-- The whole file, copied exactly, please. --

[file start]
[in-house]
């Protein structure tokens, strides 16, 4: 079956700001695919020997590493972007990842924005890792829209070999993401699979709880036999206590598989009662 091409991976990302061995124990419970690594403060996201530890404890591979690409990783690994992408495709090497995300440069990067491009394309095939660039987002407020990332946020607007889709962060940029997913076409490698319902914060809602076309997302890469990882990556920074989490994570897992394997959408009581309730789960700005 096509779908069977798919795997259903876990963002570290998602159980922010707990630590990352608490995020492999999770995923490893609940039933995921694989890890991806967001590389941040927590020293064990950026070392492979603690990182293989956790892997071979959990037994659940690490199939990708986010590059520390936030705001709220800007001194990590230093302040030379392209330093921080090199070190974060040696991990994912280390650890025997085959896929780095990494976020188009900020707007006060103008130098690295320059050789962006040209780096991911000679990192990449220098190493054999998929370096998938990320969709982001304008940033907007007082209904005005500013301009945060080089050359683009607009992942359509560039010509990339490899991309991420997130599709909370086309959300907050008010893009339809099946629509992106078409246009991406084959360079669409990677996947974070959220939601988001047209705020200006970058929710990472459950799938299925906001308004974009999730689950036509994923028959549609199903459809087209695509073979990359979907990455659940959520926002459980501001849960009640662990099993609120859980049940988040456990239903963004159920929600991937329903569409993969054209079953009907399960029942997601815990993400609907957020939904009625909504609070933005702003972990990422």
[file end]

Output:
[in-house]
């Protein structure tokens, strides 16, 4: 079956700001695919020997590493972007990842924005890792829209070999993401699979709880036999206590598989009662 091409991976990302061995124990419970690594403060996201530890404890591979690409990783690994992408495709090497995300440069990067491009394309095939660039987002407020990332946020607007889709962060940029997913076409490698319902914060809602076309997302890469990882990556920074989490994570897992394997959408009581309730789960700005 096509779908069977798919795997259903876990963002570290998602159980922010707990630590990352608490995020492999999770995923490893609940039933995921694989890890991806967001590389941040927590020293064990950026070392492979603690990182293989956790892997071979959990037994659940690490199939990708986010590059520390936030705001709220800007001194990590230093302040030379392209330093921080090199070190974060040696991990994912280390650890025997085959896929780095990494976020188009900020707007006060103008130098690295320059050789962006040209780096991911000679990192990449220098190493054999998929370096998938990320969709982001304008940033907007007082209904005005500013301009945060080089050359683009607009992942359509560039010509990339490899991309991420997130599709909370086309959300907050008010893009339809099946629509992106078409246009991406084959360079669409990677996947974070959220939601988001047209705020200006970058929710990472459950799938299925906001308004974009999730689950036509994923028959549609199903459809087209695509073979990359979907990455659940959520926002459980501001849960009640662990099993609120859980049940988040456990239903963004159920929600991937329903569409993969054209079953009907399960029942997601815990993400609907957020939904009625909504609070933005702003972990990422």